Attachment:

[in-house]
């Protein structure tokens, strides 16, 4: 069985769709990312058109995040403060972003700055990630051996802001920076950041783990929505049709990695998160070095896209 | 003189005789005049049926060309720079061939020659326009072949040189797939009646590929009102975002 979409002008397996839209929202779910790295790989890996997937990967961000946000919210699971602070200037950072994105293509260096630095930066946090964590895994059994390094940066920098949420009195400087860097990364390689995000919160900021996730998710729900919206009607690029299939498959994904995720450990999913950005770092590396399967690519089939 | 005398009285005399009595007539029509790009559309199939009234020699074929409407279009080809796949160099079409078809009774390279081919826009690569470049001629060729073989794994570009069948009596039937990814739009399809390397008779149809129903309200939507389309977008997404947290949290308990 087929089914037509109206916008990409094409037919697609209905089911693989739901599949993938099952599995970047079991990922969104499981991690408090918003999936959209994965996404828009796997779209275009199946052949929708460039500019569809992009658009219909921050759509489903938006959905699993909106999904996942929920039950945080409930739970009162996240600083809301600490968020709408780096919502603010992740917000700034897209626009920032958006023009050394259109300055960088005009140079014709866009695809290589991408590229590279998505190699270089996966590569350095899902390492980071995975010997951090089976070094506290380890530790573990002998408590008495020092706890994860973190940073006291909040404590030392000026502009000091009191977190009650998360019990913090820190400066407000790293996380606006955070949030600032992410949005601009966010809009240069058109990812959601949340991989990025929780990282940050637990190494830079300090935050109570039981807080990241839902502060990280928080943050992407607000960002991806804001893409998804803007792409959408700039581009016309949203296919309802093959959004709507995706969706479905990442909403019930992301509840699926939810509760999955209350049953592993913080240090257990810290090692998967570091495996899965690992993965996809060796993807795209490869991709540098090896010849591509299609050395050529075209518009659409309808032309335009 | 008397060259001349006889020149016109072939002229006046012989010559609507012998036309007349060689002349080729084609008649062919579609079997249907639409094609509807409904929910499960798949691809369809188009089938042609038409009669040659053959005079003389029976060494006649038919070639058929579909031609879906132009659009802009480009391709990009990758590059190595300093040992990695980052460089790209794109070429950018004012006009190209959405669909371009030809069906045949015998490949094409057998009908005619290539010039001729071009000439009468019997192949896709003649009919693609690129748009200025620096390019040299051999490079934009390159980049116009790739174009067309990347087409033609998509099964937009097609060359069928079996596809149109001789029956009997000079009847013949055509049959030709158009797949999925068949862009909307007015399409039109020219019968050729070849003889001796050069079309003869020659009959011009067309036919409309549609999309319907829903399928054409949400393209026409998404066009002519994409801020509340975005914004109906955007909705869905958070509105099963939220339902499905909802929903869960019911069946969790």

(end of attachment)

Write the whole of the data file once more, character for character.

[in-house]
């Protein structure tokens, strides 16, 4: 069985769709990312058109995040403060972003700055990630051996802001920076950041783990929505049709990695998160070095896209 | 003189005789005049049926060309720079061939020659326009072949040189797939009646590929009102975002 979409002008397996839209929202779910790295790989890996997937990967961000946000919210699971602070200037950072994105293509260096630095930066946090964590895994059994390094940066920098949420009195400087860097990364390689995000919160900021996730998710729900919206009607690029299939498959994904995720450990999913950005770092590396399967690519089939 | 005398009285005399009595007539029509790009559309199939009234020699074929409407279009080809796949160099079409078809009774390279081919826009690569470049001629060729073989794994570009069948009596039937990814739009399809390397008779149809129903309200939507389309977008997404947290949290308990 087929089914037509109206916008990409094409037919697609209905089911693989739901599949993938099952599995970047079991990922969104499981991690408090918003999936959209994965996404828009796997779209275009199946052949929708460039500019569809992009658009219909921050759509489903938006959905699993909106999904996942929920039950945080409930739970009162996240600083809301600490968020709408780096919502603010992740917000700034897209626009920032958006023009050394259109300055960088005009140079014709866009695809290589991408590229590279998505190699270089996966590569350095899902390492980071995975010997951090089976070094506290380890530790573990002998408590008495020092706890994860973190940073006291909040404590030392000026502009000091009191977190009650998360019990913090820190400066407000790293996380606006955070949030600032992410949005601009966010809009240069058109990812959601949340991989990025929780990282940050637990190494830079300090935050109570039981807080990241839902502060990280928080943050992407607000960002991806804001893409998804803007792409959408700039581009016309949203296919309802093959959004709507995706969706479905990442909403019930992301509840699926939810509760999955209350049953592993913080240090257990810290090692998967570091495996899965690992993965996809060796993807795209490869991709540098090896010849591509299609050395050529075209518009659409309808032309335009 | 008397060259001349006889020149016109072939002229006046012989010559609507012998036309007349060689002349080729084609008649062919579609079997249907639409094609509807409904929910499960798949691809369809188009089938042609038409009669040659053959005079003389029976060494006649038919070639058929579909031609879906132009659009802009480009391709990009990758590059190595300093040992990695980052460089790209794109070429950018004012006009190209959405669909371009030809069906045949015998490949094409057998009908005619290539010039001729071009000439009468019997192949896709003649009919693609690129748009200025620096390019040299051999490079934009390159980049116009790739174009067309990347087409033609998509099964937009097609060359069928079996596809149109001789029956009997000079009847013949055509049959030709158009797949999925068949862009909307007015399409039109020219019968050729070849003889001796050069079309003869020659009959011009067309036919409309549609999309319907829903399928054409949400393209026409998404066009002519994409801020509340975005914004109906955007909705869905958070509105099963939220339902499905909802929903869960019911069946969790």